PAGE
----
These issues which I have compiled are not even an exhaustive list of Sanders’ opportunism and support for imperialism, believe it or not, and I highly recommend that skeptical readers look further into the subject themselves. I believe that I have thoroughly demonstrated that Sanders ought not be considered a socialist at this point, but I would now like to take the opportunity to elaborate on what the significance of this is rather than reading my readers in a state of hopelessness at the state of the left given that one of the most popular “socialist” politicians in the world is not, in fact, a socialist. Despite not being a socialist, Sanders is, in fact, significant, but as a symptom of a historical moment, the watershed that I mentioned at the beginning of the article, that socialist must understand and seize upon. In order for a self-styled “socialist” to become popular in the United States, where “socialist” has the connotations of a slur rather than a description, there must be a significant segment of the population which is utterly frustrated by the status quo and alienated by establishment politicians and desperately seeking an alternative (any alternative as the success of Donald Trump has made clear).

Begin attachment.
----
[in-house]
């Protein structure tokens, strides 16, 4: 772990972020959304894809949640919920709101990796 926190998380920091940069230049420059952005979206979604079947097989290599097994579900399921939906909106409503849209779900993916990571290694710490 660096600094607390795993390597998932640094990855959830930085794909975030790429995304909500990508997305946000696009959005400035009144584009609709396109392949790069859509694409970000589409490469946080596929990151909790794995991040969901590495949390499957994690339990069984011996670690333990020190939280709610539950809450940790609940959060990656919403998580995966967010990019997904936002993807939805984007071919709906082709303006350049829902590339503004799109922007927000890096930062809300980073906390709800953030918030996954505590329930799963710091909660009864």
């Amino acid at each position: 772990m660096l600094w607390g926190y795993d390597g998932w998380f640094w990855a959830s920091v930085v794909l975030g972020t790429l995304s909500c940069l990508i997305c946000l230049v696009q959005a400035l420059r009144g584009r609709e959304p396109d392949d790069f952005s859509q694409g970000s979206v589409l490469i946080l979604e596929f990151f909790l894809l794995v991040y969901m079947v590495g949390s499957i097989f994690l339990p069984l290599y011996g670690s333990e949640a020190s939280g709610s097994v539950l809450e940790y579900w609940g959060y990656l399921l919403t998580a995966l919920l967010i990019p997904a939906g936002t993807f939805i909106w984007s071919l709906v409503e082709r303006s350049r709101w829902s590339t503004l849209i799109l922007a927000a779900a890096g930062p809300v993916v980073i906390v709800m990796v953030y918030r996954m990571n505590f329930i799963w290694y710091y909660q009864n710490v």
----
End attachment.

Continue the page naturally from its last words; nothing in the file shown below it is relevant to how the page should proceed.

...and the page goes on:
We, as socialists, must provide that alternative, and help direct that revolutionary energy beyond the limitations of the liberal political horizon.